If both computers are on the same (safe) LAN, I recommend a different approach using
netcat. This is usually much faster as it doesn't encrypt the data.
root@good_host$ cd good_partition; netcat -l -p 1234 | tar xvpmf -
root@bad_host$ tar -cv -f- --exclude=/proc --exclude=/sys / | netcat good_host.ip 1234
which opens a listening port 1234 on the good machine
netcat -l -p 1234 and pipes the incoming data to
tar to extract (preserving mtime and permissions). The bad host sends the data to this port, also using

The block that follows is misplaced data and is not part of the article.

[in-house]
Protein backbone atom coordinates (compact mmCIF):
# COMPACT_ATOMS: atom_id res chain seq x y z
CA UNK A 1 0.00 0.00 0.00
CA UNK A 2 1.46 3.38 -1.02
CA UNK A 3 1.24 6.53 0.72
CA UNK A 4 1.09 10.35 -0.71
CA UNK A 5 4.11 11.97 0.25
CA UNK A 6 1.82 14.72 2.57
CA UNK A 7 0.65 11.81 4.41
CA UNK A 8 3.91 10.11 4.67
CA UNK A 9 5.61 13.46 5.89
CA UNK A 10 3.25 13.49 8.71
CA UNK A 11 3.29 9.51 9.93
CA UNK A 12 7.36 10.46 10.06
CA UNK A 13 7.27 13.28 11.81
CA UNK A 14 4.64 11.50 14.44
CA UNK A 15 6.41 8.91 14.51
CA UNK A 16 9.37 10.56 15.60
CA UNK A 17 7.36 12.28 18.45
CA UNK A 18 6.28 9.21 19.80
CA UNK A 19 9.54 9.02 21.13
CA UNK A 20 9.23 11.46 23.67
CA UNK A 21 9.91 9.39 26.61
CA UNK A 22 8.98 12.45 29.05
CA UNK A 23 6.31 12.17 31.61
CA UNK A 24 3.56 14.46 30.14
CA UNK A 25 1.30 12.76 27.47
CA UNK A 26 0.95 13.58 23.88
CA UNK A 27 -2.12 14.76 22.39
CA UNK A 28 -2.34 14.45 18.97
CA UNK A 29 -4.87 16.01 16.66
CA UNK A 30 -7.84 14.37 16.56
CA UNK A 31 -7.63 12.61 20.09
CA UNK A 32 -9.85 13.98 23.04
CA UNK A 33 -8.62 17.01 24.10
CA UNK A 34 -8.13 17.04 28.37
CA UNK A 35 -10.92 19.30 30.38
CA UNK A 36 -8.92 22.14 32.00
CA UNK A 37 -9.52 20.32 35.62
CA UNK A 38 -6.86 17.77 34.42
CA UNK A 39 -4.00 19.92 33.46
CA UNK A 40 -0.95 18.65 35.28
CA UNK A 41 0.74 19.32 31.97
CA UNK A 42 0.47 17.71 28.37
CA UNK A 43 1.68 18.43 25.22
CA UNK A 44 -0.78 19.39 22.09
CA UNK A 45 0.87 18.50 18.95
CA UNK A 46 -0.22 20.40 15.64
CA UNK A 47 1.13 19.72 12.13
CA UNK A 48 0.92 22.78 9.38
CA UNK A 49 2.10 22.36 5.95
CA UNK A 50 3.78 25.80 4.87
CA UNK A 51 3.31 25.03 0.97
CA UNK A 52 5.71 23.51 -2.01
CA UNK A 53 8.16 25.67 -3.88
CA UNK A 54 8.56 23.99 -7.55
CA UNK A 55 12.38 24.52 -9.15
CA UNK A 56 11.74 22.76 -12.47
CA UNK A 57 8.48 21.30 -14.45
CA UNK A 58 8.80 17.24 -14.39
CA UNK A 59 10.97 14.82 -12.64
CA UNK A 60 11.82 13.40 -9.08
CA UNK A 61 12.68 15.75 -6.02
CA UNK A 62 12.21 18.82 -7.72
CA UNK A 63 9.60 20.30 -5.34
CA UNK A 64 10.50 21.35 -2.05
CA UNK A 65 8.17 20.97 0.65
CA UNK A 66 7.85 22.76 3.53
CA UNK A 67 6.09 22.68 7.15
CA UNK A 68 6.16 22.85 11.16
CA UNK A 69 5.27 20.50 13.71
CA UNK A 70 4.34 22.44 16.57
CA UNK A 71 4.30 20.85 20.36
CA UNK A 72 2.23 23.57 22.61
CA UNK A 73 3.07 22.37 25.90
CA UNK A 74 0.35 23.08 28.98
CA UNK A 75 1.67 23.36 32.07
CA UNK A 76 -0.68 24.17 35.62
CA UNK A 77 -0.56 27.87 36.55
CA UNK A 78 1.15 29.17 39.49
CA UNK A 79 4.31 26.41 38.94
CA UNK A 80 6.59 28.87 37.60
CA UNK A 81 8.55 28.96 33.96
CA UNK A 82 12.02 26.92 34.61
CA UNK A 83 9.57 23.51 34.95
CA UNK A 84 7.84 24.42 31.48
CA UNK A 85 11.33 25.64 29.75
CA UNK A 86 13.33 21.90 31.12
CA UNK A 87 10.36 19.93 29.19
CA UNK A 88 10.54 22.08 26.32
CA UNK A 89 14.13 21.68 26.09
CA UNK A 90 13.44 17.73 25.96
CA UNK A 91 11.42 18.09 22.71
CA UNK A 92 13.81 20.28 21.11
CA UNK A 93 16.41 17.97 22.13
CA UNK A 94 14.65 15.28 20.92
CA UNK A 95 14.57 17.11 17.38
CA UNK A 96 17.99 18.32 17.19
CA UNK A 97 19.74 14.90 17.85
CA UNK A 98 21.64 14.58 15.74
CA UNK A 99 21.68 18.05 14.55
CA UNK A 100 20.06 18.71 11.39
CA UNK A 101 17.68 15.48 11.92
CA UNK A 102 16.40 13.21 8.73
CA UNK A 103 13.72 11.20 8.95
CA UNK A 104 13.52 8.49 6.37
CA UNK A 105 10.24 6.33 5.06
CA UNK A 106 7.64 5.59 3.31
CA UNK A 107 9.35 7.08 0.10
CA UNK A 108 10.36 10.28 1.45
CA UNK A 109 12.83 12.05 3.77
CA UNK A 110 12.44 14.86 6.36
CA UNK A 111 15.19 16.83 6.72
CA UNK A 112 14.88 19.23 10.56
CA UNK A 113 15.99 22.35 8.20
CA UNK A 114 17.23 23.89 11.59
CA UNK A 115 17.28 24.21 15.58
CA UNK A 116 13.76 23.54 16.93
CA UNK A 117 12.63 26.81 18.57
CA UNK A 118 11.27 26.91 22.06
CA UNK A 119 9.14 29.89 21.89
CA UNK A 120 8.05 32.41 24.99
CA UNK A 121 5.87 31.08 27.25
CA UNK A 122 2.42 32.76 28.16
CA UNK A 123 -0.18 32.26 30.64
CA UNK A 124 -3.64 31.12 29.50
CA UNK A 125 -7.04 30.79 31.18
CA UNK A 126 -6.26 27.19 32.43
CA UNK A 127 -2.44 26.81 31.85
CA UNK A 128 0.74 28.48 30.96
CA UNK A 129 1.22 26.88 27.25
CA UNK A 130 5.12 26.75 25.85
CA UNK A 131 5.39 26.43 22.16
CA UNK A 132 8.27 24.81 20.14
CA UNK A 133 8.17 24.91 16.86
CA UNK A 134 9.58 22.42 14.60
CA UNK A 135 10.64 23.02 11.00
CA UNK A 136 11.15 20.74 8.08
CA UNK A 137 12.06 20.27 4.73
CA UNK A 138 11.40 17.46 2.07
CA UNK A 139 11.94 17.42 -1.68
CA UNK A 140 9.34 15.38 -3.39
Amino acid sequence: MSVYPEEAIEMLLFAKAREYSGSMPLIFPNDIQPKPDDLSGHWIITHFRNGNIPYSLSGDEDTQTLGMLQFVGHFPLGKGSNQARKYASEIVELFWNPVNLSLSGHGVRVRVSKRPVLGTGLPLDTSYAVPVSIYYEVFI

netcat. I included some
--exclude parameters, as
/sys are virtual filesystems and hence useless on the new host. (especially the file representing your RAM in (
/proc/kcore) will add an unnecessary amount of data).
However, you should (also) consider to make a
dd dump of the failing drive's partitions:
user@good_host$ cd good_partition; netcat -l -p 1234 > dump_of_bad_partition_1.dd
root@bad_host$ dd if=/dev/sda1 | netcat good_host.ip 1234
where you had to adopt
/dev/sda1 to the right device. Do that with other partitions on the failing drive, too.
With that dump you are sure, that you did not miss any important metadata (like ACLs) which
tar won't capture.